Thirty-five percent of American parents say they play computer and video games, according to an unprecedented national survey released today by the Entertainment
Software Association (ESA) and conducted by Peter D. Hart Research Associates. Among these "gamer parents", 80% report that they play video games with their children, and two-thirds (66%) feel that playing games has brought their families closer together.
"This first-ever study of ‘gamer parents’ dramatizes the increasing and positive role that video games play in American family entertainment," said Douglas Lowenstein, president of the ESA, the trade group representing U.S. computer and video game publishers. "The data provide further evidence dispelling the myth that game playing is dominated by teens and single twenty-somethings. It tells us that parents see games both as an enjoyable activity on their own, and one that allows them to engage with their children as well."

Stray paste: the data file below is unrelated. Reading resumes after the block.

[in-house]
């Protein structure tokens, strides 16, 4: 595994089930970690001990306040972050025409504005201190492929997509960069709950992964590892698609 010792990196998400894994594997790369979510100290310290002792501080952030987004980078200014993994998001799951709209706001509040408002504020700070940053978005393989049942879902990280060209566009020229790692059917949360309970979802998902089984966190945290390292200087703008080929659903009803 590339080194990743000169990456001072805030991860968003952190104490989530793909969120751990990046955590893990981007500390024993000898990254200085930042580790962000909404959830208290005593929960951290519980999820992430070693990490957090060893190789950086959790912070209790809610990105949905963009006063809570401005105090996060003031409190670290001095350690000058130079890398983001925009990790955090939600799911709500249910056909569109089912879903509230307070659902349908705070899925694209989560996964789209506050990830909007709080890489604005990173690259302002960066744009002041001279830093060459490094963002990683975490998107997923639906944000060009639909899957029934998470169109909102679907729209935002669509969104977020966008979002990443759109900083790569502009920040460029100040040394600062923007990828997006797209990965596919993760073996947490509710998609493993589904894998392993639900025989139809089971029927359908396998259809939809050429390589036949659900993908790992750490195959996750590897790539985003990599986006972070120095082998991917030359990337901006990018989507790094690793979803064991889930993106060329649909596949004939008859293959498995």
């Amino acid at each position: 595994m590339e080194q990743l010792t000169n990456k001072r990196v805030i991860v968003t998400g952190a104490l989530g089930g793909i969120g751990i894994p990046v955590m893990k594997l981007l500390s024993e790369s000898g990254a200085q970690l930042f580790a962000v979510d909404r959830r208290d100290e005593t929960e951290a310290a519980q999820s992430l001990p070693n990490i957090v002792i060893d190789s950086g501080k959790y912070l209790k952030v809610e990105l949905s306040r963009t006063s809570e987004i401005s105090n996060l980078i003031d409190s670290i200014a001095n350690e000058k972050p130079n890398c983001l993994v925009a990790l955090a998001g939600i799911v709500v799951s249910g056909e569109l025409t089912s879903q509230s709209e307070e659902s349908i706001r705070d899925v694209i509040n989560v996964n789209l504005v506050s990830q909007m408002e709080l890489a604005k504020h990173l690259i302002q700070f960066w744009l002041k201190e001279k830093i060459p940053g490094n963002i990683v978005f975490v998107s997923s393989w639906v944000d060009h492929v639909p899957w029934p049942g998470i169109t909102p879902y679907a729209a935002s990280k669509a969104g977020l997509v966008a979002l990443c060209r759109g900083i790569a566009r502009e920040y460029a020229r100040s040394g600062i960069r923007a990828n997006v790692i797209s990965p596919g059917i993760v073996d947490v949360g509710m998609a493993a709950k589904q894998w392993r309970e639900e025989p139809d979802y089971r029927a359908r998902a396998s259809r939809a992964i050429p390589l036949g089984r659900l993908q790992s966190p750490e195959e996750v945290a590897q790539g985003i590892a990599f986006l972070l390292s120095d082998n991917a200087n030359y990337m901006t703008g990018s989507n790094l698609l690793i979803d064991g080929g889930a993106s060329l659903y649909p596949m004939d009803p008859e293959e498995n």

Gamer parents (defined as parents who play computer and video games but do not solely play desktop card or children’s games), were also found to
be regular voters and have strong views about government regulation of games. Three-quarters (73%) of gamer parents say they are regular voters, with party affiliation at 36% Democrat and 35% Republican, similar to the overall national averages. A vast majority (85 percent) of all voter parents (both gamer and non-gamer) say that they — not
government, retailers, or game publishers –should take the most responsibility in monitoring childrens’ exposure to games that may have content that is inappropriate for minors.
Further, by a nearly two to one margin (60% vs. 36%) parents agree that it is not the role of government to regulate game sales in an attempt to protect kids from
exposure to violent and/or sexual video game content. "This research suggests that proposals to regulate video games may backfire with American voters who, unlike some elected officials, appear to fully understand that they should control the entertainment that comes into their homes," Lowenstein said.